From fighting in L’Auberge du Lac Resort in Lake Charles, Louisiana at Bellator 31 to becoming a two-time lightweight champion to being a part of the biggest card in the promotion’s history, Chandler has been an important and integral part of Bellator. Some fighters have bolted for the UFC, but the Missouri native has stayed the course. He’s happy and content with where he’s at right now.
“I’m happy in general,” Chandler told MMA Plus after the press conference on Thursday. “I think this is a long career. If you do things right, and you stay disciplined and you take care of yourself you are going to have a long career. I’ve been taken care of well since I’ve been in this organization. So, it’s been a good situation. It’s been a good win-win situation for both myself and Bellator. I’ve been in some of the most exciting fights that they’ve ever had and they’ve done a good job of promoting and building me as well.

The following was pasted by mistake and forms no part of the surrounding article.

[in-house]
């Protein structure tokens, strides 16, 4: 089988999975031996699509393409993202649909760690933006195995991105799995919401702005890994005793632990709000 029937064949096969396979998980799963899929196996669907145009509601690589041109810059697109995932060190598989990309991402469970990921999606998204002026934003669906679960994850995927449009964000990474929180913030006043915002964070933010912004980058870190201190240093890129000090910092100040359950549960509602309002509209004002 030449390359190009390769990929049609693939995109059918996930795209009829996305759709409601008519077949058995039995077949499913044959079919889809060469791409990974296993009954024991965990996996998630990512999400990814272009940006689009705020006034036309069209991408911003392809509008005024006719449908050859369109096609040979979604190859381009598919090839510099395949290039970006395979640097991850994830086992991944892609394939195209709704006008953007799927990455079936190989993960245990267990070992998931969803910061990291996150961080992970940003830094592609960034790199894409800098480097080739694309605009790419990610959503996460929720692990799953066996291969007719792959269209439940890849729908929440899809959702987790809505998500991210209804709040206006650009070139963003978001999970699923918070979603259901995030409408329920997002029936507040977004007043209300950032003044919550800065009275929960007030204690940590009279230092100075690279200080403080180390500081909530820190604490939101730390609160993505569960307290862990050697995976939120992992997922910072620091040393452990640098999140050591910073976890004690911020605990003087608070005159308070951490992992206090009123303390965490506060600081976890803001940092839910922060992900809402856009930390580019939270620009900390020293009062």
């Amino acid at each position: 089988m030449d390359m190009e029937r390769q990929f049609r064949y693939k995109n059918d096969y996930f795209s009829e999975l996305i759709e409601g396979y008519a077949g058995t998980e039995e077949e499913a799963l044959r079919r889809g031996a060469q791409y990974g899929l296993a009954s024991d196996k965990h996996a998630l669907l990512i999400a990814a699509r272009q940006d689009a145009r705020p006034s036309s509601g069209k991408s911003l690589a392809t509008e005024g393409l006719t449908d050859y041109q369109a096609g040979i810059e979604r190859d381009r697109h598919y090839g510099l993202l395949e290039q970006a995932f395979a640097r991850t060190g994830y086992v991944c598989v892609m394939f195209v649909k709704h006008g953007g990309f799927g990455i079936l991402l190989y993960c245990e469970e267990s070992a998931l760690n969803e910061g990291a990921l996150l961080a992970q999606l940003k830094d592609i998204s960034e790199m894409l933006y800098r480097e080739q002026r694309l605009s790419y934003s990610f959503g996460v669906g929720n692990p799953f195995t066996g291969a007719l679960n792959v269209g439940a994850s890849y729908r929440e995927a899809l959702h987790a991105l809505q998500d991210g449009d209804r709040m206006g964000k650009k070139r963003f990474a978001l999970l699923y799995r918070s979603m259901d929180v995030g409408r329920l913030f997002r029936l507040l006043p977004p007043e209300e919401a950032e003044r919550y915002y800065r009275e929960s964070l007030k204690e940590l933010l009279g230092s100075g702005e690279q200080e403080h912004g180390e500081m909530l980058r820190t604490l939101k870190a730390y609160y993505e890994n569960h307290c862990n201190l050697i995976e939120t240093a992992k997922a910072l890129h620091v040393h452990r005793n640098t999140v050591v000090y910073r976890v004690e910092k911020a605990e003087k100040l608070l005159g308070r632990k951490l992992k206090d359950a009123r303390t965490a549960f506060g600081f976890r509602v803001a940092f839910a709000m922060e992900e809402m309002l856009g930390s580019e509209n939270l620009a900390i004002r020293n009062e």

“It’s been good. And the future is bright with Bellator and the future is bright for myself. I am by no means married to any organization. I’m married to my wife and married to the idea of taking care of my future kids. If more of us fighters fought like that, we would know our value and we would realize that we can’t be getting undercut by these promotions. I am not. I am doing well, so we will see.”
Chandler, 31, says he’s been to MSG once before to see a New York Knicks basketball game. The champion is ecstatic to be fighting in the arena that has hosted some of the most famous boxing matches of all time, like “The Fight of the Century” between Muhammad Ali and Joe Frazier in 1971.
“That’s was a huge fight,” said Chandler, who appears to be in the best shape of his career. “It was right here. Our cage is going to be set up within feet of where that boxing ring was set up in Madison Square Garden. So it’s nothing short of an amazing opportunity, an amazing venue. There is a different feeling, a different vibe, a different energy in the air when you walk into that arena.